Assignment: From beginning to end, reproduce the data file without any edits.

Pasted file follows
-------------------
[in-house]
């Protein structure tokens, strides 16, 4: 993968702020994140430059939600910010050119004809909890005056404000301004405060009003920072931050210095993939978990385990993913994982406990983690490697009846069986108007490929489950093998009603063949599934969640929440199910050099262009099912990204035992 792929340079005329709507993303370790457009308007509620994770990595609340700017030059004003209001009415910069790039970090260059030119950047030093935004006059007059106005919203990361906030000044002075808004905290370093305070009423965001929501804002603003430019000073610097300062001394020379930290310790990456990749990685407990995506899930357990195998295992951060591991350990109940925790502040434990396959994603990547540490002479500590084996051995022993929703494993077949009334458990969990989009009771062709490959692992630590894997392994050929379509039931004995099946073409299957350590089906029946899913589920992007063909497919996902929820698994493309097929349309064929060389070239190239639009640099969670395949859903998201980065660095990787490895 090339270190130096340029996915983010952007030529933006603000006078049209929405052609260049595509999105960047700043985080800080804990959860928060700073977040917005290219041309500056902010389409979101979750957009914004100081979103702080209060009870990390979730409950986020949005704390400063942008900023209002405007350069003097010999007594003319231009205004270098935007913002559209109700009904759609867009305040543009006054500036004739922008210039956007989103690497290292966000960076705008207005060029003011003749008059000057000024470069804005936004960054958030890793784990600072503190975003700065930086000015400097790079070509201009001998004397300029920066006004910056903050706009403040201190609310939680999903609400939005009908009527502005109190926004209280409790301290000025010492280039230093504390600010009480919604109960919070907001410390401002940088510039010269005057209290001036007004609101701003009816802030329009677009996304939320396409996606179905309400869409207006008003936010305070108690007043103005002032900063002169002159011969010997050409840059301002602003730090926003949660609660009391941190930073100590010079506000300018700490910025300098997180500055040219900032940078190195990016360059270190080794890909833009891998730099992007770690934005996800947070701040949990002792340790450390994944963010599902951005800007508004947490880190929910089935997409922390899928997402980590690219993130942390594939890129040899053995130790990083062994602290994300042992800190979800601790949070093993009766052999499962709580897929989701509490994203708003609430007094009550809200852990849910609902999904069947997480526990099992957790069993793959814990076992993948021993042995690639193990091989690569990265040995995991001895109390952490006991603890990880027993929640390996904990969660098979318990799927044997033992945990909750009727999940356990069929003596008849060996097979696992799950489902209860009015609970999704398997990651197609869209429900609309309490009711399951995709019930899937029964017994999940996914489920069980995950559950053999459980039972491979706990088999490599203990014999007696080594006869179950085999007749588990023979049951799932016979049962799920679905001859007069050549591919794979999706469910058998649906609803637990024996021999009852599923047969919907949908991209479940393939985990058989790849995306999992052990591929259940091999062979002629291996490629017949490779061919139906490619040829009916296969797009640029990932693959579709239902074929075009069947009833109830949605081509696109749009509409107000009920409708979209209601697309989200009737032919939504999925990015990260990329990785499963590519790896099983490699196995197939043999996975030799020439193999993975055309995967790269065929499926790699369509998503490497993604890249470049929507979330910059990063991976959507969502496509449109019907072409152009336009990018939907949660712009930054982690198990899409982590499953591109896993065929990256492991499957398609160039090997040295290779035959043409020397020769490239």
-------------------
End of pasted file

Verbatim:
[in-house]
């Protein structure tokens, strides 16, 4: 993968702020994140430059939600910010050119004809909890005056404000301004405060009003920072931050210095993939978990385990993913994982406990983690490697009846069986108007490929489950093998009603063949599934969640929440199910050099262009099912990204035992 792929340079005329709507993303370790457009308007509620994770990595609340700017030059004003209001009415910069790039970090260059030119950047030093935004006059007059106005919203990361906030000044002075808004905290370093305070009423965001929501804002603003430019000073610097300062001394020379930290310790990456990749990685407990995506899930357990195998295992951060591991350990109940925790502040434990396959994603990547540490002479500590084996051995022993929703494993077949009334458990969990989009009771062709490959692992630590894997392994050929379509039931004995099946073409299957350590089906029946899913589920992007063909497919996902929820698994493309097929349309064929060389070239190239639009640099969670395949859903998201980065660095990787490895 090339270190130096340029996915983010952007030529933006603000006078049209929405052609260049595509999105960047700043985080800080804990959860928060700073977040917005290219041309500056902010389409979101979750957009914004100081979103702080209060009870990390979730409950986020949005704390400063942008900023209002405007350069003097010999007594003319231009205004270098935007913002559209109700009904759609867009305040543009006054500036004739922008210039956007989103690497290292966000960076705008207005060029003011003749008059000057000024470069804005936004960054958030890793784990600072503190975003700065930086000015400097790079070509201009001998004397300029920066006004910056903050706009403040201190609310939680999903609400939005009908009527502005109190926004209280409790301290000025010492280039230093504390600010009480919604109960919070907001410390401002940088510039010269005057209290001036007004609101701003009816802030329009677009996304939320396409996606179905309400869409207006008003936010305070108690007043103005002032900063002169002159011969010997050409840059301002602003730090926003949660609660009391941190930073100590010079506000300018700490910025300098997180500055040219900032940078190195990016360059270190080794890909833009891998730099992007770690934005996800947070701040949990002792340790450390994944963010599902951005800007508004947490880190929910089935997409922390899928997402980590690219993130942390594939890129040899053995130790990083062994602290994300042992800190979800601790949070093993009766052999499962709580897929989701509490994203708003609430007094009550809200852990849910609902999904069947997480526990099992957790069993793959814990076992993948021993042995690639193990091989690569990265040995995991001895109390952490006991603890990880027993929640390996904990969660098979318990799927044997033992945990909750009727999940356990069929003596008849060996097979696992799950489902209860009015609970999704398997990651197609869209429900609309309490009711399951995709019930899937029964017994999940996914489920069980995950559950053999459980039972491979706990088999490599203990014999007696080594006869179950085999007749588990023979049951799932016979049962799920679905001859007069050549591919794979999706469910058998649906609803637990024996021999009852599923047969919907949908991209479940393939985990058989790849995306999992052990591929259940091999062979002629291996490629017949490779061919139906490619040829009916296969797009640029990932693959579709239902074929075009069947009833109830949605081509696109749009509409107000009920409708979209209601697309989200009737032919939504999925990015990260990329990785499963590519790896099983490699196995197939043999996975030799020439193999993975055309995967790269065929499926790699369509998503490497993604890249470049929507979330910059990063991976959507969502496509449109019907072409152009336009990018939907949660712009930054982690198990899409982590499953591109896993065929990256492991499957398609160039090997040295290779035959043409020397020769490239």